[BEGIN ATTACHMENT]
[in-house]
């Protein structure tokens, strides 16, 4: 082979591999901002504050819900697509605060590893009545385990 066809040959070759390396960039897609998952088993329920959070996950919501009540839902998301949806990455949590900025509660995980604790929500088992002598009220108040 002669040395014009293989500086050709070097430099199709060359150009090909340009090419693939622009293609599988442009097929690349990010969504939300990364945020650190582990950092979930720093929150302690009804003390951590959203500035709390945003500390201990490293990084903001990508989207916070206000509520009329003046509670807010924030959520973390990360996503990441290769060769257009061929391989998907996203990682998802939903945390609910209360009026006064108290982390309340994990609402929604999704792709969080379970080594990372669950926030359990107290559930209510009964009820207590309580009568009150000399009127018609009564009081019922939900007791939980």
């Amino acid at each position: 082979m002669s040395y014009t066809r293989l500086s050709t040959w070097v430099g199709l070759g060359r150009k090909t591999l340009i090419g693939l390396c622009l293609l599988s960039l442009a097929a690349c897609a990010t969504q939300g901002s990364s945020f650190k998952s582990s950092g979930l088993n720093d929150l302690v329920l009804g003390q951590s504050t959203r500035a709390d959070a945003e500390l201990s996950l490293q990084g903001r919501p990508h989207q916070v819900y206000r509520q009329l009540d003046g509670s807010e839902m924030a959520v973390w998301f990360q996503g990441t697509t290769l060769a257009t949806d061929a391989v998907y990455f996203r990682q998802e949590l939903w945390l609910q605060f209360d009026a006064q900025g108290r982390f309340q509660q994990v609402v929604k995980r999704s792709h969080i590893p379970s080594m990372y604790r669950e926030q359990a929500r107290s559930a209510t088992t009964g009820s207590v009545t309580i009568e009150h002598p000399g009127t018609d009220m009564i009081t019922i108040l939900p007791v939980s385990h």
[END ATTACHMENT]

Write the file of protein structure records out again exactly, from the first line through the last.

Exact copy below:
[in-house]
């Protein structure tokens, strides 16, 4: 082979591999901002504050819900697509605060590893009545385990 066809040959070759390396960039897609998952088993329920959070996950919501009540839902998301949806990455949590900025509660995980604790929500088992002598009220108040 002669040395014009293989500086050709070097430099199709060359150009090909340009090419693939622009293609599988442009097929690349990010969504939300990364945020650190582990950092979930720093929150302690009804003390951590959203500035709390945003500390201990490293990084903001990508989207916070206000509520009329003046509670807010924030959520973390990360996503990441290769060769257009061929391989998907996203990682998802939903945390609910209360009026006064108290982390309340994990609402929604999704792709969080379970080594990372669950926030359990107290559930209510009964009820207590309580009568009150000399009127018609009564009081019922939900007791939980």
């Amino acid at each position: 082979m002669s040395y014009t066809r293989l500086s050709t040959w070097v430099g199709l070759g060359r150009k090909t591999l340009i090419g693939l390396c622009l293609l599988s960039l442009a097929a690349c897609a990010t969504q939300g901002s990364s945020f650190k998952s582990s950092g979930l088993n720093d929150l302690v329920l009804g003390q951590s504050t959203r500035a709390d959070a945003e500390l201990s996950l490293q990084g903001r919501p990508h989207q916070v819900y206000r509520q009329l009540d003046g509670s807010e839902m924030a959520v973390w998301f990360q996503g990441t697509t290769l060769a257009t949806d061929a391989v998907y990455f996203r990682q998802e949590l939903w945390l609910q605060f209360d009026a006064q900025g108290r982390f309340q509660q994990v609402v929604k995980r999704s792709h969080i590893p379970s080594m990372y604790r669950e926030q359990a929500r107290s559930a209510t088992t009964g009820s207590v009545t309580i009568e009150h002598p000399g009127t018609d009220m009564i009081t019922i108040l939900p007791v939980s385990h």